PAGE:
On July 4th two companies from the fort (one mounted and one foot) participated in Independence Day celebrations in Newport by demonstrating artillery drill. (Mercury July 5th, 1845.)
In August two companies stationed at the fort left for the front and were replaced by Company H of the 2nd Artillery under Captain Swartwout on August 19th. Lieutenant Colonel Pierce left Newport on August 18th to command troops in Tampa Bay, Florida. (Mercury, August 23rd, 1845.)
Companies K and I and the band of the 1st Artillery, under the command of Captain Taylor, left Fort Adams on Monday, September 15th for Boston where they would meet with two other companies and be sent to Mexico under the command of Colonel Ichabod B. Crane - formerly commander of Fort Wolcott in Newport Harbor. (Mercury September 20th, 1845.)
In late May 1846 Captain Swartwout's company was ordered to proceed to New York and be replaced at Fort Adams by Captain Marchant's company from New London, Connecticut. (Mercury May 30th, 1846.)
On Tuesday, September 29th Captain Marchant's company was ordered to New York. They left the next day and left the fort with a caretaking detachment of one corporal and three privates. (Mercury October 3rd, 1846.)
In April of 1847 Fort Adams was designated a "rendezvous and recieving depot for all troops raised in the Eastern States". In realitity the fort was used in this capacity only by the 9th Infantry Regiment, commanded by Colonel Truman B. Ransom of Vermont. Colonel Ransom was killed leading his regiment in battle at the storming of Chapultepec on September 13th, 1847. (Ironically, a captain in the 9th Infantry named John S. Slocum would become colonel of the 2nd Rhode Island regiment at the beginning of the Civil War. He, too, would die at the head of his regiment at the Battle of Bull Run on July 21st, 1861.)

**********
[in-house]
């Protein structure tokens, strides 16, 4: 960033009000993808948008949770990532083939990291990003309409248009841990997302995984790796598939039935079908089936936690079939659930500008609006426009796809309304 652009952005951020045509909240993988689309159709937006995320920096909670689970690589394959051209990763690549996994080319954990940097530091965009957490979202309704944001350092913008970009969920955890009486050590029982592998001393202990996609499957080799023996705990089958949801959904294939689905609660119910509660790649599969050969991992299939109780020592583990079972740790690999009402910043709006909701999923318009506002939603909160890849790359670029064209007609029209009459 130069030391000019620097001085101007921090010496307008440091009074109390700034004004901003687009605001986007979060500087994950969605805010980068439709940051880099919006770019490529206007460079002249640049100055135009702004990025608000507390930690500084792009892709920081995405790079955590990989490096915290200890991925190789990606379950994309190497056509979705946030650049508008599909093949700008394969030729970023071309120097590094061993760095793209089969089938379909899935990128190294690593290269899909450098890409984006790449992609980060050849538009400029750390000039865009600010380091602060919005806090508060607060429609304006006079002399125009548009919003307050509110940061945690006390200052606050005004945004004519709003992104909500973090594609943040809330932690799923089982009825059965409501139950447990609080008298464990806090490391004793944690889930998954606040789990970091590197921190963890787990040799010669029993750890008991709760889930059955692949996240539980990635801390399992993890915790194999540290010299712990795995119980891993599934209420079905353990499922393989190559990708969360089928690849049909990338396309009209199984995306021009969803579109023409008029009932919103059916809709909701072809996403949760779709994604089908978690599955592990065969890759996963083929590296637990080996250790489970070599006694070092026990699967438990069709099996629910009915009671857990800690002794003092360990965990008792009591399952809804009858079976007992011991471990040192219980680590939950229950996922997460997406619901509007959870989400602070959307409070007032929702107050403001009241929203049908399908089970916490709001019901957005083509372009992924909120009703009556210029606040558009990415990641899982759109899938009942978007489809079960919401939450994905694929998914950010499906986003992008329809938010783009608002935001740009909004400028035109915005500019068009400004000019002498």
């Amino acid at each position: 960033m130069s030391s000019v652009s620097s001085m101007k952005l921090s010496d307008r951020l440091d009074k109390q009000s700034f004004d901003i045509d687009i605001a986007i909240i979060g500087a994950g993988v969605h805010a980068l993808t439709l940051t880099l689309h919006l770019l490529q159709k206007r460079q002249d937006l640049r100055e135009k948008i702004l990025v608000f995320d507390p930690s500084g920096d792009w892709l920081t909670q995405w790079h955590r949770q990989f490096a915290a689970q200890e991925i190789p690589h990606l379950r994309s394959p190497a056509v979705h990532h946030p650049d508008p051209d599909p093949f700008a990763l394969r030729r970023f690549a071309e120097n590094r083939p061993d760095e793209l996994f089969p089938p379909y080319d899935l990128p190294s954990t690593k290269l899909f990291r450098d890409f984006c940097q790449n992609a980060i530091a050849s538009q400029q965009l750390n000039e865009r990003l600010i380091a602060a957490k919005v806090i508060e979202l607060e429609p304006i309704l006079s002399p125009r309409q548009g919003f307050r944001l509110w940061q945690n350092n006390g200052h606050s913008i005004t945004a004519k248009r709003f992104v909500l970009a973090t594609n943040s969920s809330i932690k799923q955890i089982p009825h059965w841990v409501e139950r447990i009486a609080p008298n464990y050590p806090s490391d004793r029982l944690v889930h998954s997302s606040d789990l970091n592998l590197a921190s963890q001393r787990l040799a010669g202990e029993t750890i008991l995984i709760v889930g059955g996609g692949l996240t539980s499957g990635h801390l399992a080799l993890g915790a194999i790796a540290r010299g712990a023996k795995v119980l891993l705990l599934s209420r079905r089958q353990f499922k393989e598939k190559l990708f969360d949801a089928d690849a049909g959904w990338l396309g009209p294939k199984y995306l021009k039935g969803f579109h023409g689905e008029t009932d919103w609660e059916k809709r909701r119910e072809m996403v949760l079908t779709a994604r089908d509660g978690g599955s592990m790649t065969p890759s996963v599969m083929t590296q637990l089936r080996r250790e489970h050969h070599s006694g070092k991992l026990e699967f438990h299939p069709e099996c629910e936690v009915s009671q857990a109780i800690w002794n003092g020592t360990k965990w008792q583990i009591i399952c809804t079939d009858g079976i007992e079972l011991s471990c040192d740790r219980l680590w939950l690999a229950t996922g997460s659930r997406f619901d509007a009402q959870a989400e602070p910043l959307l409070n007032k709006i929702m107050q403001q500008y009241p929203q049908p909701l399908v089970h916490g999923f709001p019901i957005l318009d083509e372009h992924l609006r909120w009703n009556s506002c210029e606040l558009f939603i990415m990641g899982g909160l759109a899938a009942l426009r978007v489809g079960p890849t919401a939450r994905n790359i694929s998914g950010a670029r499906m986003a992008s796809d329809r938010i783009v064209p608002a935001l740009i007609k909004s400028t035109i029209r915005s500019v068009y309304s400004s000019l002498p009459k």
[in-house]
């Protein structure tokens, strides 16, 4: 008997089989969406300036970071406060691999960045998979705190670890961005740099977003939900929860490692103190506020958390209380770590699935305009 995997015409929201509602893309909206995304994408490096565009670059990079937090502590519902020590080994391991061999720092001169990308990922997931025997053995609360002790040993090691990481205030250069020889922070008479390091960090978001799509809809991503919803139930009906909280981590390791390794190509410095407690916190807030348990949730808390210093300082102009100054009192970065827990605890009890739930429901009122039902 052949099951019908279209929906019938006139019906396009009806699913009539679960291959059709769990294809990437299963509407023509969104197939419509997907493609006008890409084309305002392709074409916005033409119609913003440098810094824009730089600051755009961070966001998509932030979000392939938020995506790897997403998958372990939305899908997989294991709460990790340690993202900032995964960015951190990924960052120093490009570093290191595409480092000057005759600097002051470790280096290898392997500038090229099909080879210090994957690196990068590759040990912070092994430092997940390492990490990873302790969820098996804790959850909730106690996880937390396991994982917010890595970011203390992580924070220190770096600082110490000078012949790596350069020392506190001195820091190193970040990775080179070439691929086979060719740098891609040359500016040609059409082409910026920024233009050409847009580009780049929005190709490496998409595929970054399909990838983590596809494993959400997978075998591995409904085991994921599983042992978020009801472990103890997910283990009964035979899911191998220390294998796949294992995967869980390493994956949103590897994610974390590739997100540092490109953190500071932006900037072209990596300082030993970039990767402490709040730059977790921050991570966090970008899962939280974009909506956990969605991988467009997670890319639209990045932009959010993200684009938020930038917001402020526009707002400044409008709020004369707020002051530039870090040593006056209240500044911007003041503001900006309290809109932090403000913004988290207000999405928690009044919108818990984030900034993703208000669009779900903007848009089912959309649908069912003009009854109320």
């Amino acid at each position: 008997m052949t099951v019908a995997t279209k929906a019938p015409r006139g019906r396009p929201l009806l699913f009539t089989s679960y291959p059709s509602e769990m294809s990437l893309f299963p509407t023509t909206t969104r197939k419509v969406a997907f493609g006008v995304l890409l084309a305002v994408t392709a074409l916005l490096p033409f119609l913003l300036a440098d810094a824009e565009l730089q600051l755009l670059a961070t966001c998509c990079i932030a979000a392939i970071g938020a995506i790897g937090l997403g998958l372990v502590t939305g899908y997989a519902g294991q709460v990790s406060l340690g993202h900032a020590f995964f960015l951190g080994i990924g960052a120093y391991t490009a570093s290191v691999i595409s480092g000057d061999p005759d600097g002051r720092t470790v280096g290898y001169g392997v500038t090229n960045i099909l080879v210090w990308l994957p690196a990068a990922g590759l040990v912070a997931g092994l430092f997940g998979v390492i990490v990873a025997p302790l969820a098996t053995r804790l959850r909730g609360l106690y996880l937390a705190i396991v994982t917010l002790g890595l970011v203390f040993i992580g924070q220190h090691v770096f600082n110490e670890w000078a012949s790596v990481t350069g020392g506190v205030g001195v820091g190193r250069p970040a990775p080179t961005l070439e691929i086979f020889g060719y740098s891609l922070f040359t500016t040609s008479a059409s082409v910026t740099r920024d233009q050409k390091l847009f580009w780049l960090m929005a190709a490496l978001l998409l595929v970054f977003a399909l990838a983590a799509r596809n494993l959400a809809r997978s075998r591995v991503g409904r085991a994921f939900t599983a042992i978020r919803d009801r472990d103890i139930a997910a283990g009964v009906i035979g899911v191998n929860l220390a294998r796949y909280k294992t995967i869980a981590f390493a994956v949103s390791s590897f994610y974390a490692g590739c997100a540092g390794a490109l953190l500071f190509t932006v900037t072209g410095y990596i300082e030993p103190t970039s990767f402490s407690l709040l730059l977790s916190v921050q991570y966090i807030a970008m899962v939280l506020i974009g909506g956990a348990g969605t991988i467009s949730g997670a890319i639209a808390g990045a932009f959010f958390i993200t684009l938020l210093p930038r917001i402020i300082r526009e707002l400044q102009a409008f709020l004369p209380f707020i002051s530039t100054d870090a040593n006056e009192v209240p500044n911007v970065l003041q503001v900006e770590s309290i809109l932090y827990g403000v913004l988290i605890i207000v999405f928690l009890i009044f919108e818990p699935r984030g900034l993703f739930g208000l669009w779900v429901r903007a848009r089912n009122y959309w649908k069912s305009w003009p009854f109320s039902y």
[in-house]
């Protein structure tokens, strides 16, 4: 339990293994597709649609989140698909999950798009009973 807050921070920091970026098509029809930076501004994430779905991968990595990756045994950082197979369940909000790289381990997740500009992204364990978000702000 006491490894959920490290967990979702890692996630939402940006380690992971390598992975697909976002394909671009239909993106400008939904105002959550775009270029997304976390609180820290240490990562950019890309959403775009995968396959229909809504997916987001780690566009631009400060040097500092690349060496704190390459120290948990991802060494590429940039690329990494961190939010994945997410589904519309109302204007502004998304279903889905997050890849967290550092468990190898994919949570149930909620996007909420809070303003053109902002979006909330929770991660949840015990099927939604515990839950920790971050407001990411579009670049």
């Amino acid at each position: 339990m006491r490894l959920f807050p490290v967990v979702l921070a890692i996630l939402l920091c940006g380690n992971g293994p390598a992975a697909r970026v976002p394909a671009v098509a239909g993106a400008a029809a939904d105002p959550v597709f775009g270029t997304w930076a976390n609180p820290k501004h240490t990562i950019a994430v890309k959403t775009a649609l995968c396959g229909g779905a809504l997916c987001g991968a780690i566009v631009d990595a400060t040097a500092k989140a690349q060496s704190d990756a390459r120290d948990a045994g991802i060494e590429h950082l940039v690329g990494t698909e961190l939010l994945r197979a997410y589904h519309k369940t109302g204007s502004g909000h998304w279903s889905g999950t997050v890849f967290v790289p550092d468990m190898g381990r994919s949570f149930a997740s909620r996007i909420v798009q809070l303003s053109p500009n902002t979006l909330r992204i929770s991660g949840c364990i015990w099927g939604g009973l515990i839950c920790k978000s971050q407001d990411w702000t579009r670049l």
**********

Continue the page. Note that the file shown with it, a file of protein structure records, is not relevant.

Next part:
The first troops of the 9th Infantry to arrive at Fort Adams were a company raised in Rhode Island commanded by Captain Joseph S. Pitman. They arrived on March 11th and departed for duty in Mexico on March 26th. Colonel Ransom attempted to delay their movement on the grounds that he had not given his ascent to the order but was unsuccessful. Captain Pitman later served during the Civil War as the lieutenant colonel of the 1st Rhode Island Detached Militia from May to August 1861.
Other units of the 9th Infantry began to arrive on April 26th and continued to arrive until May 12th. The regiment shipped out for Mexico between May 21st and 28th. The regiment would see action at the battle of Chapultepec on September 13, 1847.
On May 19th, 1847 Brigadier General Franklin Pierce stopped briefly at Fort Adams on his way to Mexico. While at the fort the bulk of the 9th Infantry regiment was there awaiting transport to serve in Mexico. Pierce departed Fort Adams on the 28th, along with the last detachment of the 9th Infantry, and would serve with distinction in Mexico. He was elected president of the United States in 1852 and served from 1853 until 1857. (Newport Mercury, May 29th, 1847.)
At 10PM on Monday, July 5th, 1847 Fort Adams saluted president James K. Polk as his ship stopped at Long Wharf in Newport while he was returning from Boston to Washington. (Newport Mercury July 10th, 1847.)
On July 6th, 1848 Lieutenant Colonel Benjamin Pierce (who had returned to the fort after being sent to Tampa, Florida earlier in the war), commanding officer of Fort Adams, suffered a stroke. The newspaper reported that he was "likely to recover".
Late in the 1840's, Lieutenant Ambrose Burnside was stationed at Fort Adams. He would rise to the rank of Major General during the Civil War and later be elected Governor of Rhode Island and serve as a United States Senator. Burnside and his family lived in one of the fort's casemates. (Similar to the one pictured above.) The casemate quarters (which, by all accounts, were cold and damp during the winter months) were the standard quarters for officers at Fort Adams until new houses were built for them in the late 1870's.
A report from 1851 records the fort's armament as consisting of 200 cannons of three major kinds - one hundred were 32-pounders (32's), fifty seven were 24-pounders (24's) and fourty three were flank howitzers. These were three common types of cannon until the Civil War when more modern artillery pieces were developed. The 32's were designed to fire at ships at long range (about a mile and a half) and the 24's at medium range (about one mile). The flank howitzers were designed to defend the fort against attacking infantry (foot soldiers) and fired canister shot which was a metal can filled with musket balls. The canister shot was effective to about 300 yards and would probably disable any soldier who got in its path.